Whilst this was all happening, a new company – London Local Energy –  announced it had actually applied for a license to frack in London. According to the BBC “London Local Energy has applied for permission to frack three blocks of land, two of which cover an area from Harrow in the North West to near Downing Street in central London.” Nick Grealy of London Local Energy set his thoughts behind this venture in an article on his blog – No Hot Airhere.

Some detail was really needed on what the exact development rules for fracking in the capital actually were. Hence, it’s useful to see that Murad Qureshi AM asked the Mayor a series of questions in November to understand how London’s planning regime would operate in this instance. Links to all the questions/answers are below: a summary to each answer is provided below also.

Q1. How does the Mayor’s spatial planning strategy for London, the London Plan, view fracking planning applications?

  • It’s really up to boroughs in the first instance: the London Plan itself “does not contain an explicit policy on fracking” [though it does on lots of other energy issues – follow links from here for further details].

Q2. What does the Mayor’s Sustainable Design and Construction Supplementary Planning Guidance (SPG) say on fracking?

Q3. What noise regulations are in place to deal with fracking installations in London?

Q4. What assessments is the Mayor proposing to undertake to provide an evidence base on the potential for fracked shale gas sourced in London?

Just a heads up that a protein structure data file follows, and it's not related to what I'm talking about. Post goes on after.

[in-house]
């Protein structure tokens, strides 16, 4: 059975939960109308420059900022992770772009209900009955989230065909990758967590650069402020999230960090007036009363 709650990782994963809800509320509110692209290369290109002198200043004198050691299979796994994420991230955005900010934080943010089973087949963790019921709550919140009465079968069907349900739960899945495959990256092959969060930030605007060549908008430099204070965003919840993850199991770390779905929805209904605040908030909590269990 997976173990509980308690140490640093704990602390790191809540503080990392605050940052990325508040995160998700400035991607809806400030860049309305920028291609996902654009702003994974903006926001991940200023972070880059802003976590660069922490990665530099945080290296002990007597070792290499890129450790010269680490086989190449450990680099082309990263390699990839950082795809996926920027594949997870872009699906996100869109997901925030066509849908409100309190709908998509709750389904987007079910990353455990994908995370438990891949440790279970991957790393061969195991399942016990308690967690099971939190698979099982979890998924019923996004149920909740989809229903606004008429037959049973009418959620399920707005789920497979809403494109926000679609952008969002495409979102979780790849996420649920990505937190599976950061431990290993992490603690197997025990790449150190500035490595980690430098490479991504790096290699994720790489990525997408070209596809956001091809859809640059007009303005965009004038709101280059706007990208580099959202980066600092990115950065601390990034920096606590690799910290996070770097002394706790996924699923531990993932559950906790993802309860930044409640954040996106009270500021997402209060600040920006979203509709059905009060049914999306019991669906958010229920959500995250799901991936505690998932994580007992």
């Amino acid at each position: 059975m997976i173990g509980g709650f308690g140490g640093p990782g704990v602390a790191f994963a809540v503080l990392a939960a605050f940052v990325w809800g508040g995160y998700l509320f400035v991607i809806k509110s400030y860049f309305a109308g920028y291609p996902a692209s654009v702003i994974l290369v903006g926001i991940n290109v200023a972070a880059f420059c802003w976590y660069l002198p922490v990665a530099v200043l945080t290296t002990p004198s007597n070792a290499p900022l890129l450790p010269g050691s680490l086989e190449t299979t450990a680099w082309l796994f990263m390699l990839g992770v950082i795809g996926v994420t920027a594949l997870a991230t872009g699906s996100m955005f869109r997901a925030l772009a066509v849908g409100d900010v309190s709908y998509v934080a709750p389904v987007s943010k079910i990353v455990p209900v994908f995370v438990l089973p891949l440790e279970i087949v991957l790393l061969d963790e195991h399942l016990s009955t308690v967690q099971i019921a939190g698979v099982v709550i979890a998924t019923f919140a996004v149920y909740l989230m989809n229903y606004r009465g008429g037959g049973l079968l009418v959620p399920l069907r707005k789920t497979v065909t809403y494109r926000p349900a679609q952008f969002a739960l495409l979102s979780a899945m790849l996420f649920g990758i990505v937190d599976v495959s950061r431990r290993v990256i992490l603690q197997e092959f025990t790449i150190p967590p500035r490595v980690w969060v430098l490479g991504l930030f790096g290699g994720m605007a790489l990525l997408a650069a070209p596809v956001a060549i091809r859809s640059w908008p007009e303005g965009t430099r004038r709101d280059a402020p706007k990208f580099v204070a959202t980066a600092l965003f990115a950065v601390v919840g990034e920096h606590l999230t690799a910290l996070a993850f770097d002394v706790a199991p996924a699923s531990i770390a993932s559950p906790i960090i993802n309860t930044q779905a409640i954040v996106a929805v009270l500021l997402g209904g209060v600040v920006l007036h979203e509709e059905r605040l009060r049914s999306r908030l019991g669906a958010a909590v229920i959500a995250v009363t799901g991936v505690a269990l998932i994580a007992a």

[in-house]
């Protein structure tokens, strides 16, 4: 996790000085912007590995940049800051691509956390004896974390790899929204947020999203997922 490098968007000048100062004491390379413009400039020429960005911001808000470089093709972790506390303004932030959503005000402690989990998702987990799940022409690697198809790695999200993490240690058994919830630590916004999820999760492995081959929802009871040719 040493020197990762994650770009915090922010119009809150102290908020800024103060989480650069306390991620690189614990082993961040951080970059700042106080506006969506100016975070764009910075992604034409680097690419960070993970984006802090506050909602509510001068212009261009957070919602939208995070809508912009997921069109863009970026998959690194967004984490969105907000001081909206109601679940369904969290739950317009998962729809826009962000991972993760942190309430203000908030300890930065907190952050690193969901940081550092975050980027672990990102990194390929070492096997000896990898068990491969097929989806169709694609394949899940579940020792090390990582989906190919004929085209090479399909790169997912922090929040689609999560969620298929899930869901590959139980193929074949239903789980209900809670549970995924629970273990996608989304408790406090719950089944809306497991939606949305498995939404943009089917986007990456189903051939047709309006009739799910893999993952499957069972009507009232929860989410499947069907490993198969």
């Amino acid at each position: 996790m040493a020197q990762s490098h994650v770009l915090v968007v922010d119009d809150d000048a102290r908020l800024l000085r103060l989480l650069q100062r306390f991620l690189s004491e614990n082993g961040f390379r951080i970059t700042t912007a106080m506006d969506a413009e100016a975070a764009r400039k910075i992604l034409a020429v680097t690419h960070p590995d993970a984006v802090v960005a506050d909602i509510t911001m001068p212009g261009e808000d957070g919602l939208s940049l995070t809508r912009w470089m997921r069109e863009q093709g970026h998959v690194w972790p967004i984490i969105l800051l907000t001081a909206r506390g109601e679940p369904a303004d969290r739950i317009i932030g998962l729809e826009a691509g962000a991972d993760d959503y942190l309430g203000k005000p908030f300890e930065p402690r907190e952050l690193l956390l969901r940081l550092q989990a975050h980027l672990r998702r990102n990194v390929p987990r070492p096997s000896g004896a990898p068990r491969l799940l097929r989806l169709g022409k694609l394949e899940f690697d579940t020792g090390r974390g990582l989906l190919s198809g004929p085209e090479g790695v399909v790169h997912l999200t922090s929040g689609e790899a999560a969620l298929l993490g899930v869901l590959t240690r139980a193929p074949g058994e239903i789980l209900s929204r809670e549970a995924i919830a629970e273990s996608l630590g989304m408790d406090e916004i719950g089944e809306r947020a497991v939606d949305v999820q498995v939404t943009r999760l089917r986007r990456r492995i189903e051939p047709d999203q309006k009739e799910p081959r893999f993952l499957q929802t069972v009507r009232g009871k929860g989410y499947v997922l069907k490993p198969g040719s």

• The Mayor restated his new position that “it currently looks unlikely that there is any exploitable shale gas in the London region” and consequently “my officers are not currently undertaking assessments on the potential for shale gas extraction in London or undertaking studies on potential outputs.”

The same answer provided to Q4 was referenced for each of the specific questions listed below:

The Mayor confirms in Q7 that none of his officials have met with the government’s main fracking section, the Office of Unconventional Gas and Oil (OUGO)Some six weeks after the question (Q8) was raised – at the time of writing –  the Mayor hasn’t confirmed if he has had any meetings with fracking companies. The Mayor’s Environment and Energy advisor (Q9)and Deputy Mayor for Planning (Q10) however both confirmed that they had not had any meetings with fracking companies.The Mayor did also confirm that neither he or any of the GLA has as yet met with London Local Power [typo on question – should London Local Energy].

So, despite the Mayor’s strong endorsement for fracking, not only nationally, but also in London (and of course, that huge support for fracking from his fellow Conservative members of the London Assembly), it appears that no analysis has been undertaken by the GLA to consider how fracking would impact London; no actual work on fracking has been commissioned by the Mayor;  the Mayor doesn’t really have much in terms of power to support fracking development – it’s largely up to the boroughs; and after all the Mayor has said, he  doesn’t actually believe there’s any real potential for fracking in London anyway. So, it’s probably quite unlikely that the Mayor will be writing again in national newspapers that fracking should take place in London…